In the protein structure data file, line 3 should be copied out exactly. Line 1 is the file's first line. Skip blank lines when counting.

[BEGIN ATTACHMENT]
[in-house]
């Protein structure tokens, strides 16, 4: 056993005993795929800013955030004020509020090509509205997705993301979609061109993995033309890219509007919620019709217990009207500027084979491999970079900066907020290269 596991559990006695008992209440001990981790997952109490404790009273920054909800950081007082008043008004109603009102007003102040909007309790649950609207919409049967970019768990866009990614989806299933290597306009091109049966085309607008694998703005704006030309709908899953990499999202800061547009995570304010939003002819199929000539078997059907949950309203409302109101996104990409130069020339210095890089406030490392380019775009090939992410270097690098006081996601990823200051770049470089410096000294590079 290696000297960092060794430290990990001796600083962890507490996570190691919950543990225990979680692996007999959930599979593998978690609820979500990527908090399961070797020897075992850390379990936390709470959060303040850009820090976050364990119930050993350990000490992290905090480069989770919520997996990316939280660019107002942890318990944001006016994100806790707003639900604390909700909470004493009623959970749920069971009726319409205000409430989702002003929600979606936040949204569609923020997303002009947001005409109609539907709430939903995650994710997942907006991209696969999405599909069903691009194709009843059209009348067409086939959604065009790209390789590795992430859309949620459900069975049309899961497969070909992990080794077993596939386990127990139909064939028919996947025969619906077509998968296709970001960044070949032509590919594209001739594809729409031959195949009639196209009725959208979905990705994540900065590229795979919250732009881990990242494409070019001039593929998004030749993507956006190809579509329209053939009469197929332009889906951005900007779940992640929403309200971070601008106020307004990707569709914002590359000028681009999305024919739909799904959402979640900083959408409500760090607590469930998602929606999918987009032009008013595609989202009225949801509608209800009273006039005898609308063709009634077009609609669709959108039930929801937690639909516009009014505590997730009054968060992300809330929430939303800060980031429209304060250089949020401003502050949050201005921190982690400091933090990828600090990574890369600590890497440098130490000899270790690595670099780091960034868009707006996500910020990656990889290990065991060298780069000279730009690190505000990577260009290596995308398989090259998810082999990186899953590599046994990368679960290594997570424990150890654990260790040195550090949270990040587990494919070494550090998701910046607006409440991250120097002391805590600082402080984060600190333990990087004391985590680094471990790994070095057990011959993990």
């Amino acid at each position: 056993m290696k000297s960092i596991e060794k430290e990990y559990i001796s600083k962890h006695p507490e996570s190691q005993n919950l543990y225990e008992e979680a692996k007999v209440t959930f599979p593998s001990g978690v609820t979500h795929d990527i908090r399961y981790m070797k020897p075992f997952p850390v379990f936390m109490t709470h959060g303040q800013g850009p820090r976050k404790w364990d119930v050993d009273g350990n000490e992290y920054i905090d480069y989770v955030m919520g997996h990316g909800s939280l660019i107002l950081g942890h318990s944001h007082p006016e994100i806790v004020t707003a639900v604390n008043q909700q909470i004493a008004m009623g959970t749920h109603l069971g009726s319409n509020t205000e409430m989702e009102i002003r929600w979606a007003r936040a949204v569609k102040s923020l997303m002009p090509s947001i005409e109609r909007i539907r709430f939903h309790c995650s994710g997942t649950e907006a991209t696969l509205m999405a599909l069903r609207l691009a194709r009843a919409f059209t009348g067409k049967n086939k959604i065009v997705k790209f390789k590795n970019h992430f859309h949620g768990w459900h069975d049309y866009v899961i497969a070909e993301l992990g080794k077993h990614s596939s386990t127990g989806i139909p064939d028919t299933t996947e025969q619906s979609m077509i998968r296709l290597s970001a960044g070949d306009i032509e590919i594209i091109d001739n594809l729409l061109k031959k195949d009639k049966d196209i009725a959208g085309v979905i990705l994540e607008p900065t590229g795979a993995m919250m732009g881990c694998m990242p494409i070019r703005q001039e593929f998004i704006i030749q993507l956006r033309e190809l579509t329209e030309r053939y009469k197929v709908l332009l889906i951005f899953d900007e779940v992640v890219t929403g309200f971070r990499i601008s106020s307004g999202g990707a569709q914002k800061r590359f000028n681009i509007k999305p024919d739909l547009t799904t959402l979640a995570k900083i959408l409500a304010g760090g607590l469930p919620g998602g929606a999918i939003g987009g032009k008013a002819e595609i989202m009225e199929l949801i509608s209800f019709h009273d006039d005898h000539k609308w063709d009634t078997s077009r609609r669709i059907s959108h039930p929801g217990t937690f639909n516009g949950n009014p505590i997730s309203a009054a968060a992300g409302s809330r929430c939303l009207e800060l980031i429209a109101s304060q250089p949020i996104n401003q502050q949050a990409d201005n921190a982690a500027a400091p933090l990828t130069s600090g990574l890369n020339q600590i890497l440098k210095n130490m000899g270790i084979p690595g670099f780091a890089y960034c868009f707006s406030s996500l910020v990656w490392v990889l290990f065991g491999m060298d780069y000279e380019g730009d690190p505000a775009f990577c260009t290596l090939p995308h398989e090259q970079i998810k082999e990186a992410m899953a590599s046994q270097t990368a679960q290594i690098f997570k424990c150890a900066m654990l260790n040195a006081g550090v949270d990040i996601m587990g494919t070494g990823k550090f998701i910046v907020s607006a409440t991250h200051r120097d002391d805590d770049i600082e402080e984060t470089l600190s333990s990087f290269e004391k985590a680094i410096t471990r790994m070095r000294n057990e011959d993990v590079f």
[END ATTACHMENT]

């Amino acid at each position: 056993m290696k000297s960092i596991e060794k430290e990990y559990i001796s600083k962890h006695p507490e996570s190691q005993n919950l543990y225990e008992e979680a692996k007999v209440t959930f599979p593998s001990g978690v609820t979500h795929d990527i908090r399961y981790m070797k020897p075992f997952p850390v379990f936390m109490t709470h959060g303040q800013g850009p820090r976050k404790w364990d119930v050993d009273g350990n000490e992290y920054i905090d480069y989770v955030m919520g997996h990316g909800s939280l660019i107002l950081g942890h318990s944001h007082p006016e994100i806790v004020t707003a639900v604390n008043q909700q909470i004493a008004m009623g959970t749920h109603l069971g009726s319409n509020t205000e409430m989702e009102i002003r929600w979606a007003r936040a949204v569609k102040s923020l997303m002009p090509s947001i005409e109609r909007i539907r709430f939903h309790c995650s994710g997942t649950e907006a991209t696969l509205m999405a599909l069903r609207l691009a194709r009843a919409f059209t009348g067409k049967n086939k959604i065009v997705k790209f390789k590795n970019h992430f859309h949620g768990w459900h069975d049309y866009v899961i497969a070909e993301l992990g080794k077993h990614s596939s386990t127990g989806i139909p064939d028919t299933t996947e025969q619906s979609m077509i998968r296709l290597s970001a960044g070949d306009i032509e590919i594209i091109d001739n594809l729409l061109k031959k195949d009639k049966d196209i009725a959208g085309v979905i990705l994540e607008p900065t590229g795979a993995m919250m732009g881990c694998m990242p494409i070019r703005q001039e593929f998004i704006i030749q993507l956006r033309e190809l579509t329209e030309r053939y009469k197929v709908l332009l889906i951005f899953d900007e779940v992640v890219t929403g309200f971070r990499i601008s106020s307004g999202g990707a569709q914002k800061r590359f000028n681009i509007k999305p024919d739909l547009t799904t959402l979640a995570k900083i959408l409500a304010g760090g607590l469930p919620g998602g929606a999918i939003g987009g032009k008013a002819e595609i989202m009225e199929l949801i509608s209800f019709h009273d006039d005898h000539k609308w063709d009634t078997s077009r609609r669709i059907s959108h039930p929801g217990t937690f639909n516009g949950n009014p505590i997730s309203a009054a968060a992300g409302s809330r929430c939303l009207e800060l980031i429209a109101s304060q250089p949020i996104n401003q502050q949050a990409d201005n921190a982690a500027a400091p933090l990828t130069s600090g990574l890369n020339q600590i890497l440098k210095n130490m000899g270790i084979p690595g670099f780091a890089y960034c868009f707006s406030s996500l910020v990656w490392v990889l290990f065991g491999m060298d780069y000279e380019g730009d690190p505000a775009f990577c260009t290596l090939p995308h398989e090259q970079i998810k082999e990186a992410m899953a590599s046994q270097t990368a679960q290594i690098f997570k424990c150890a900066m654990l260790n040195a006081g550090v949270d990040i996601m587990g494919t070494g990823k550090f998701i910046v907020s607006a409440t991250h200051r120097d002391d805590d770049i600082e402080e984060t470089l600190s333990s990087f290269e004391k985590a680094i410096t471990r790994m070095r000294n057990e011959d993990v590079f």